Inquire also provides disciplinary context (In Every Issue) and practical resources (CL Hub). In Every Issue contains contributions from established academics in comparative literature or the arts that provide perspective on important issues. The first issue includes the following: a ‘State of the Discipline’ interview with Dr. Karin Beeler (President, Canadian Comparative Literature Association; University of Northern British Columbia); a history of the Sherbrooke School of Comparative Literature and the development of studies in comparative literature in Canada in ‘CL History’ by Prof. Joseph Pivato (Athabasca University); a critical take on important global developments relevant to Canadian post-secondary education in ‘U Views’ by Dr. James Gifford (Director, University Core, Fairleigh Dickinson University-Vancouver); and a discussion of online journal publishing and the implications for academic communities in the twenty-first century in ‘Media X’ by Prof. Michael O’Driscoll (Editor, ESC: English Studies in Canada; University of Alberta).

In CL Hub, graduate students provide up-to-date resources and reports relevant to the practices and experiences of students, teachers and scholars. In ‘What’s On,’ Lidiane Luiza da Cunha and Melissa Li Sheung Ying list upcoming conferences, calls for papers, literary events and more. Wei Xu notes recent publications related to the comparative study of literature in ‘New Pubs.’ Danielle Lamb and Wenjuan Xie provide an extensive list of associations, programs, journals, funding opportunities, employment resources and academic networks in ‘Find It.’ ‘Cool Courses,’ by Tegan Zimmerman and Anita Buick, highlights innovative and interesting courses from around the world. ‘In the Field,’ by Lindsay R. Parker, focuses on teaching with particular emphasis on advice for graduate students and sessionals. In ‘Project Room,’ Linda van Netten has arranged for two short reports that describe ongoing work from Jonathan A. Allan (University of Toronto) and Catherine Hansen (Princeton University). Sergiy Yakovenko provides a brief history and description of the practice of comparative literature in Ukraine for ‘CL World.’ In ‘Post-CL,’ Catherine Melnyk interviews two graduates of comparative literature, Dr. Jolene Armstrong (Athabasca University) and Prof. Alexander Jamieson Beecroft (University of South Carolina).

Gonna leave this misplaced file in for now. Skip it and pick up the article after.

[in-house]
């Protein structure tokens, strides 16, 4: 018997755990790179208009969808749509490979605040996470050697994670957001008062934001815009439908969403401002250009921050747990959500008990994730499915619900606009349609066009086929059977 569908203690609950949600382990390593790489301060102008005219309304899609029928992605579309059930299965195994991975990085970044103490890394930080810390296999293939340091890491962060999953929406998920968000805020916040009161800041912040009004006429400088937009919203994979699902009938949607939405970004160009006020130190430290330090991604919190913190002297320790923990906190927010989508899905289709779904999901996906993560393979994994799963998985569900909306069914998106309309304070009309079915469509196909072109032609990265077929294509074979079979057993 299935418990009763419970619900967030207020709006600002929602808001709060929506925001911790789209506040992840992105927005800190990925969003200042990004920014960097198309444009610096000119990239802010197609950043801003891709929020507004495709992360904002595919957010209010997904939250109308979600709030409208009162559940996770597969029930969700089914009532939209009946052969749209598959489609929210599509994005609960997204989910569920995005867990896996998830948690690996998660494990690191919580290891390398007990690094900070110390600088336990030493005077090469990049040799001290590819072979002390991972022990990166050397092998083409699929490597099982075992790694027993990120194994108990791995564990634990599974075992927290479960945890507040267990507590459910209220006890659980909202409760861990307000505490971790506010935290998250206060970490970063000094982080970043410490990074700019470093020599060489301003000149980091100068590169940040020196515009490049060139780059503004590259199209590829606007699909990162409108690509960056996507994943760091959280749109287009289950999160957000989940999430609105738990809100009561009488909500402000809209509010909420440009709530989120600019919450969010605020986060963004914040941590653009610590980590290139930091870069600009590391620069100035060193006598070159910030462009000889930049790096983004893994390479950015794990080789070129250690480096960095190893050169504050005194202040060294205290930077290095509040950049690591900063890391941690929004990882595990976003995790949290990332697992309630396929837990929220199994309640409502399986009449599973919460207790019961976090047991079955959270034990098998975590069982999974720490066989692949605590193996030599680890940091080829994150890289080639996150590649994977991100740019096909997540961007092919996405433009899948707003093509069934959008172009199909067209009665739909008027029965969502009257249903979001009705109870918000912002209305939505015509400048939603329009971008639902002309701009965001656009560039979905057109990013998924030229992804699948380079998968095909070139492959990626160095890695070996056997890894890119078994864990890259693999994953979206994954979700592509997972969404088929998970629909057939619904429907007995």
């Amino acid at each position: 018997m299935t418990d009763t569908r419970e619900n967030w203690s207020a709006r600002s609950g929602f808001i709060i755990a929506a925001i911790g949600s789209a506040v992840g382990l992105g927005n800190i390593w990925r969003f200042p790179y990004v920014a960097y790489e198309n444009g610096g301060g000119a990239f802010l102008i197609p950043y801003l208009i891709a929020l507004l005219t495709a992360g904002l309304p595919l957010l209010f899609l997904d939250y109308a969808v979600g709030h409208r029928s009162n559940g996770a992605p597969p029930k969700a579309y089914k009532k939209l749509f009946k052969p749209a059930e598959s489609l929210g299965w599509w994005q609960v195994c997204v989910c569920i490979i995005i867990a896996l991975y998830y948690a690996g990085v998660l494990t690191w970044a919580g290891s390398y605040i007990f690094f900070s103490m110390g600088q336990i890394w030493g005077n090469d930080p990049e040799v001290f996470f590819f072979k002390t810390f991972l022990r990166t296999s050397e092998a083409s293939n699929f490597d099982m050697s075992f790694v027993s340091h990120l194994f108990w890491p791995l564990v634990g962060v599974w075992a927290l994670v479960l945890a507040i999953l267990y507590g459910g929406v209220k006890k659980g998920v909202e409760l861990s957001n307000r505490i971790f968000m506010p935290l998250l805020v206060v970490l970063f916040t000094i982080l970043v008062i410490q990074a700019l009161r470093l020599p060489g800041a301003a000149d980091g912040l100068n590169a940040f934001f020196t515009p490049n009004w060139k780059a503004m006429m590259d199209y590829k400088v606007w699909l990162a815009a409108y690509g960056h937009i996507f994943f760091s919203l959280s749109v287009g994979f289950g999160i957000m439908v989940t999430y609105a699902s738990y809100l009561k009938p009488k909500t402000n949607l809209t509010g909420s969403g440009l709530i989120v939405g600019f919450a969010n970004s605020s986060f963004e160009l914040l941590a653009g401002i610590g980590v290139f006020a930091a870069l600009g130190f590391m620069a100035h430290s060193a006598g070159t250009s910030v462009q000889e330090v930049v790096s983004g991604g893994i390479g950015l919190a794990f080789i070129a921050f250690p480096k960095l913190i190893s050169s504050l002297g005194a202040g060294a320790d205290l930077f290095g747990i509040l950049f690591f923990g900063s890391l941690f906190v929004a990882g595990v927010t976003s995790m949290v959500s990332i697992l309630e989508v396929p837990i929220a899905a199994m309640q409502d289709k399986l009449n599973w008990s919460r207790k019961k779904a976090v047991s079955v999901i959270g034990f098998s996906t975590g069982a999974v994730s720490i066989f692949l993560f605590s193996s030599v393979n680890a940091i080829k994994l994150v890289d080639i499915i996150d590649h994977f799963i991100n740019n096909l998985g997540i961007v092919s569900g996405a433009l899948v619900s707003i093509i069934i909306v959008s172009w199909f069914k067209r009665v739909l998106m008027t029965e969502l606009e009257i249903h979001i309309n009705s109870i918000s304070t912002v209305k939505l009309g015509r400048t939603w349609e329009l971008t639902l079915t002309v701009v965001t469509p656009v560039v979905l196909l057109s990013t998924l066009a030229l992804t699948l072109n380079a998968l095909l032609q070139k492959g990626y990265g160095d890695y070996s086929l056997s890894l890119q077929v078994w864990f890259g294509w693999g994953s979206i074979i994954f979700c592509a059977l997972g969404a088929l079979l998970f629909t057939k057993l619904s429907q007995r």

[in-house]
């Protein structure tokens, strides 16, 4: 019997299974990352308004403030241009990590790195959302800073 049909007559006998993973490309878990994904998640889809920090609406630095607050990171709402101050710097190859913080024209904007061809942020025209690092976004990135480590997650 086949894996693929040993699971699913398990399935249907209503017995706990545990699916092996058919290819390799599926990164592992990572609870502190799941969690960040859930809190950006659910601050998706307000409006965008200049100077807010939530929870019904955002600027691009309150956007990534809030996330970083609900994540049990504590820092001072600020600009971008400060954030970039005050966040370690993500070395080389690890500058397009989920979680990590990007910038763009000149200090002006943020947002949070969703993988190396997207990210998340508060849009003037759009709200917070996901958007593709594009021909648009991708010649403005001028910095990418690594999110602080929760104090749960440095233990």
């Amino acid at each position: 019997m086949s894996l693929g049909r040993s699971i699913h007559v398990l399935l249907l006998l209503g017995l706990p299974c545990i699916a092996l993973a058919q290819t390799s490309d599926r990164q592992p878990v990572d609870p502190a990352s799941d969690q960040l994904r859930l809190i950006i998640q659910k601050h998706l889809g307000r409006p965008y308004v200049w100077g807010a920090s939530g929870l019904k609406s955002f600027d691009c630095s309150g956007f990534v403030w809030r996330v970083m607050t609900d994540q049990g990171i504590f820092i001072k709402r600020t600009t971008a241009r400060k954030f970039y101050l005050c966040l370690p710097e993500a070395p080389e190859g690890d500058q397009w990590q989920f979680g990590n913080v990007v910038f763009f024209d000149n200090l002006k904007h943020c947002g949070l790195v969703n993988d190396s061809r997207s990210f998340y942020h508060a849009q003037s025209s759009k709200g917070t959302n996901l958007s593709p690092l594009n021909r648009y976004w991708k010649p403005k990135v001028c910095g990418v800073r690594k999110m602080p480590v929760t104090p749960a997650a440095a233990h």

As an open-access, online journal Inquire helps to counter the challenges of traditional print publishing and provides unique opportunities to impact disciplinary identity and community formation through the production and dissemination of knowledge in innovative ways. Beyond publication through digital means, Inquire fosters communication through the use and exploration of new technologies, providing a collective space that encourages the ‘yes, you can do that here’ attitude so essential to the perpetuation of knowledge-based inquiry in social sciences and humanities research. With the continued support of students, scholars and teachers of comparative literature and the greater arts community, Inquire will contribute to the production of dynamic interdisciplinary trajectories and the discussion of down-to-earth questions of what we do and how we do it.




David Buchanan (PhD, Comparative Literature, University of Alberta) is a Social Sciences and Humanities Research Council of Canada Postdoctoral Fellow in the Department of English at Simon Fraser University. 



Inquire: Journal of Comparative Literature

Brought to you by Graduate Students from the Program in Comparative Literature
at the University of Alberta

ISSN 1923-5879
Email: inquire [at]